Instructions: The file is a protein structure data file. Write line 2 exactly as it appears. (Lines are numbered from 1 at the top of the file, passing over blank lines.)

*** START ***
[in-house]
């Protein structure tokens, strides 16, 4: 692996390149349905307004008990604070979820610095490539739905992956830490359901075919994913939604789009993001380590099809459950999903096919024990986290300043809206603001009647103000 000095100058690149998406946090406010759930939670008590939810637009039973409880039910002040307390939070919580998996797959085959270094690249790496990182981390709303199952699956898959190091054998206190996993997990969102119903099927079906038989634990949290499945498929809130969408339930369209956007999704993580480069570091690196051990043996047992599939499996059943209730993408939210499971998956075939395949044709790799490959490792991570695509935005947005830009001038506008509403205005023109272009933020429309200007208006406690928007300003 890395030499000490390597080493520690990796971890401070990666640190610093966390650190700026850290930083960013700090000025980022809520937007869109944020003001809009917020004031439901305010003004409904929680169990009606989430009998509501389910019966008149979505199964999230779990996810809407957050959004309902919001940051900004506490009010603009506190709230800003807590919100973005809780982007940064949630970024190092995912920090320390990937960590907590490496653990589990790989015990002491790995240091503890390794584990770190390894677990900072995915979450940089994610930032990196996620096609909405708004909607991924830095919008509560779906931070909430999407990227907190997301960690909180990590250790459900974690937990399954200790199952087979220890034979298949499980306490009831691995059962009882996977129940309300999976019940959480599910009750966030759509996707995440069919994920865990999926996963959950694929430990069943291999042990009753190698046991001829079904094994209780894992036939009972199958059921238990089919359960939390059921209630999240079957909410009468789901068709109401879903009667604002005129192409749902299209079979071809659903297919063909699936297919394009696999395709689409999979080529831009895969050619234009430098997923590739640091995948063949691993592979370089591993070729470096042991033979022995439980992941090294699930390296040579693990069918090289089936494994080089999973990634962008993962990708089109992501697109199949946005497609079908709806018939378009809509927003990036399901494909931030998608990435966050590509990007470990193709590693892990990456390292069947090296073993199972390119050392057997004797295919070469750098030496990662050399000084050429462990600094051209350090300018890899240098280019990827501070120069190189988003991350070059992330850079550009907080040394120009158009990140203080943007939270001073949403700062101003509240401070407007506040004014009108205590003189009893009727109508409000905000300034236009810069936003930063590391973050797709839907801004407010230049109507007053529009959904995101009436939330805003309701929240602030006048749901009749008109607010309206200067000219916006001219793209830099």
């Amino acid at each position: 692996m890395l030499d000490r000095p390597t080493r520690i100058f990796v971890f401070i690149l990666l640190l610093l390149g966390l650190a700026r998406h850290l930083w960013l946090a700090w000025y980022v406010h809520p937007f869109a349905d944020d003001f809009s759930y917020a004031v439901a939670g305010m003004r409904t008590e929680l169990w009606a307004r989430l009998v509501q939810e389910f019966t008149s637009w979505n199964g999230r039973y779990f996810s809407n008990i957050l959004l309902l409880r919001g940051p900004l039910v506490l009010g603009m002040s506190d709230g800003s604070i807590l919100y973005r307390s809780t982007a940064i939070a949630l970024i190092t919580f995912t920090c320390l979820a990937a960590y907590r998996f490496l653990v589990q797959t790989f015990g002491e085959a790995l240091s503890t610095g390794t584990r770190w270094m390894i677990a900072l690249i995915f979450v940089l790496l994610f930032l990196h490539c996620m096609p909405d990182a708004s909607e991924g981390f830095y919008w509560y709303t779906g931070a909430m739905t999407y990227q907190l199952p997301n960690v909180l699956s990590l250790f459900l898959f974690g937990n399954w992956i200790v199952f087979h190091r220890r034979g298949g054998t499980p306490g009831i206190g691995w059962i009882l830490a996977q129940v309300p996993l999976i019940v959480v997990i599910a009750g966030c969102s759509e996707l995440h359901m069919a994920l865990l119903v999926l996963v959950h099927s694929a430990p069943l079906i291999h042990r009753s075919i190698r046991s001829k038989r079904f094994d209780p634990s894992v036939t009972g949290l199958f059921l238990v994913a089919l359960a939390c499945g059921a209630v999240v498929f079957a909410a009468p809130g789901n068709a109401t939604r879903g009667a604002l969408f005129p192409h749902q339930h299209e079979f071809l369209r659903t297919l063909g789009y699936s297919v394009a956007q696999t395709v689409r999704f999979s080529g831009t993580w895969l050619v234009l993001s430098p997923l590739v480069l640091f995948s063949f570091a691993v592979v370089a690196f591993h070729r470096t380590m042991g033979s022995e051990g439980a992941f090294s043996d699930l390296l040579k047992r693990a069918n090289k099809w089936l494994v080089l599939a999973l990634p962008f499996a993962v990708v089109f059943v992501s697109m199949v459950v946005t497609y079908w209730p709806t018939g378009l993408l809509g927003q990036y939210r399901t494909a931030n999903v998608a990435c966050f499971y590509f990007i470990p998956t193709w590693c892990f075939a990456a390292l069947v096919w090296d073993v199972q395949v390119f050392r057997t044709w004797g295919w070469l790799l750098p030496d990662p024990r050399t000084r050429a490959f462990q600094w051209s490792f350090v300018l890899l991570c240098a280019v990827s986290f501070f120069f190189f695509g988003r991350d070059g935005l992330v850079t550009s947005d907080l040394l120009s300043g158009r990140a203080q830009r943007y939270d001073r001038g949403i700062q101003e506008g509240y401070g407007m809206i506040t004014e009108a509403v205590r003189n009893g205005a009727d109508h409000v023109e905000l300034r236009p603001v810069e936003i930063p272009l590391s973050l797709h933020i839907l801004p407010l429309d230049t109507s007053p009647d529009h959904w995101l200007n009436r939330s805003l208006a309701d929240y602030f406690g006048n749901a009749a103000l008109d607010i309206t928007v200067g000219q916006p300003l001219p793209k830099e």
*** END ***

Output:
């Protein structure tokens, strides 16, 4: 692996390149349905307004008990604070979820610095490539739905992956830490359901075919994913939604789009993001380590099809459950999903096919024990986290300043809206603001009647103000 000095100058690149998406946090406010759930939670008590939810637009039973409880039910002040307390939070919580998996797959085959270094690249790496990182981390709303199952699956898959190091054998206190996993997990969102119903099927079906038989634990949290499945498929809130969408339930369209956007999704993580480069570091690196051990043996047992599939499996059943209730993408939210499971998956075939395949044709790799490959490792991570695509935005947005830009001038506008509403205005023109272009933020429309200007208006406690928007300003 890395030499000490390597080493520690990796971890401070990666640190610093966390650190700026850290930083960013700090000025980022809520937007869109944020003001809009917020004031439901305010003004409904929680169990009606989430009998509501389910019966008149979505199964999230779990996810809407957050959004309902919001940051900004506490009010603009506190709230800003807590919100973005809780982007940064949630970024190092995912920090320390990937960590907590490496653990589990790989015990002491790995240091503890390794584990770190390894677990900072995915979450940089994610930032990196996620096609909405708004909607991924830095919008509560779906931070909430999407990227907190997301960690909180990590250790459900974690937990399954200790199952087979220890034979298949499980306490009831691995059962009882996977129940309300999976019940959480599910009750966030759509996707995440069919994920865990999926996963959950694929430990069943291999042990009753190698046991001829079904094994209780894992036939009972199958059921238990089919359960939390059921209630999240079957909410009468789901068709109401879903009667604002005129192409749902299209079979071809659903297919063909699936297919394009696999395709689409999979080529831009895969050619234009430098997923590739640091995948063949691993592979370089591993070729470096042991033979022995439980992941090294699930390296040579693990069918090289089936494994080089999973990634962008993962990708089109992501697109199949946005497609079908709806018939378009809509927003990036399901494909931030998608990435966050590509990007470990193709590693892990990456390292069947090296073993199972390119050392057997004797295919070469750098030496990662050399000084050429462990600094051209350090300018890899240098280019990827501070120069190189988003991350070059992330850079550009907080040394120009158009990140203080943007939270001073949403700062101003509240401070407007506040004014009108205590003189009893009727109508409000905000300034236009810069936003930063590391973050797709839907801004407010230049109507007053529009959904995101009436939330805003309701929240602030006048749901009749008109607010309206200067000219916006001219793209830099």